He said: “The Ramsay round is a formidable beast. It is more remote and there are some potentially dangerous ridges.
“I am best suited to the steep mountain ascents of the Ramsay and so it was easier for me than the Paddy, although towards the end the accumulation of sleep deprivation affected me and I was aware of how one stumble could end in disaster.
“I was finding it hard going at that point and my vision and balance were affected by my fatigue. I was very pleased to have poles with me and I was very happy to finish that round.”
On the drive to the final round, the Bob Graham, in England, Ross stopped at Penrith for a friend, Nina, to give him a sports massage. He said: “I was very grateful for the massage and I think it helped on the first stages of the Bob Graham.
“In fact, my support runners were surprised by how well I was moving on the climbs in that round. My legs feel good.
“It was when I got on to the flatter sections and the descents that I was slower.”
Highs and lows of Big 4 at 40
Ross reveals that he had a very low point on the Bob Graham. He said: “I was travelling anti-clockwise and as I headed toward Steel Fell I was worrying about what felt like a very tight tendon.
“I was concerned it was going to suddenly snap because it felt like a taut elastic band. I thought that the whole challenge was going to be over. I was in tears and then I just collapsed to the ground in frustration.
“One of my support runners took off my shoe and sock to take a look. He told me there was a big sore on the ankle and that was what was making me think it was a tight tendon. I was so relieved and although it was painful I knew I wasn’t going to destroy my tendon.”
Ross also suffered large blisters on the sides of his feet and his little toes. He said: “The blisters were large and rubbed to the flesh. They were very painful but that was really the only injuries I suffered.”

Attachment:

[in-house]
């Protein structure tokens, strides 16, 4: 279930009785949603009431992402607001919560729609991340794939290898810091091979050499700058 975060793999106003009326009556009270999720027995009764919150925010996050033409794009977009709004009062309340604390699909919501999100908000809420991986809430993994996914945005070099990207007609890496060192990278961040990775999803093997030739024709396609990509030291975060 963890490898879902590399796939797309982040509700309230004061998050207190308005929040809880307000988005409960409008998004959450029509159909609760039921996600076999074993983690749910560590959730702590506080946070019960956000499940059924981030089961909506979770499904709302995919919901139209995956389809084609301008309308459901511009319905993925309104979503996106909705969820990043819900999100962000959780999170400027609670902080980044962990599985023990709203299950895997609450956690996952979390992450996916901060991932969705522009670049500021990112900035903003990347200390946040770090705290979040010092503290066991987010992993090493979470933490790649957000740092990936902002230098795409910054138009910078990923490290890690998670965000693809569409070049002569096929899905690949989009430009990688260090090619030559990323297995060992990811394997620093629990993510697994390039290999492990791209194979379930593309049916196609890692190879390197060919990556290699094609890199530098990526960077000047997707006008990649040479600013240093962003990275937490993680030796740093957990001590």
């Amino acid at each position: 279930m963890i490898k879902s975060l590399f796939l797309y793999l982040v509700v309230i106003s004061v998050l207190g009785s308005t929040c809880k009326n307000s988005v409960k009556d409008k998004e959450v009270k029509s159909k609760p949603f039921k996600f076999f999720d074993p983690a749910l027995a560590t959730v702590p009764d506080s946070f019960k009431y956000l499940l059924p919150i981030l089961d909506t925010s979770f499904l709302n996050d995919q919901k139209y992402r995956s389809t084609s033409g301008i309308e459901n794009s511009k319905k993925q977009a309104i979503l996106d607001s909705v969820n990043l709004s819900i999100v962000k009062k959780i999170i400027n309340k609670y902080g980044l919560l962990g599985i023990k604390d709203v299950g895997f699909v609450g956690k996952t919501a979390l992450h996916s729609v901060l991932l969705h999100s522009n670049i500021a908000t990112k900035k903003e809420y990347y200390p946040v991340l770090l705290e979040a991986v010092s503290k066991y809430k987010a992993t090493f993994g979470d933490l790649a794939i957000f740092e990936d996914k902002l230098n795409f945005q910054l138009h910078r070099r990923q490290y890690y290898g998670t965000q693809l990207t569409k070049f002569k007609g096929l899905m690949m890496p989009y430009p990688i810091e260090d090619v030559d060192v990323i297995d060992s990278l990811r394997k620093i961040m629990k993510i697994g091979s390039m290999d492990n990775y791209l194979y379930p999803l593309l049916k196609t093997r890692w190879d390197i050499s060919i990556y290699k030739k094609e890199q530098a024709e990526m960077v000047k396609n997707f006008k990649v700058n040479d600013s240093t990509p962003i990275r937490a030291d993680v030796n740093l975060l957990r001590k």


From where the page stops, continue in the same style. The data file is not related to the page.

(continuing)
His time for the 106km Bob Graham Round with 8833 m of ascent was 32:59:51. He said: “I have never felt joy the same as when I finished. I was absolutely over the moon. I was on my way up Skiddaw towards the end and I knew I’d got it; I knew this was it.
“I managed to push hard and then I saw the lights of Keswick below. I somehow found the energy to jog towards the town and I got faster and faster until I was sprinting to the end. I felt truly exultant.”
Running for mental health
Ross, who lives with depression, discovered the benefits of running long distances some five years ago. He is also a climber.
He says: “I think of the mountains and running long distances as my therapy. It is a breath of fresh air mentally for me to be out in the hills and mountains.
“This is one of the reasons I am raising funds for CALM. I am also sharing the money collected with the Dogs Trust and a third of funds raised will be equally shared with three mountain rescue teams that cover the areas where I did my rounds.
“I am so grateful for all the support I had from friends and family and I am delighted by what I have achieved.”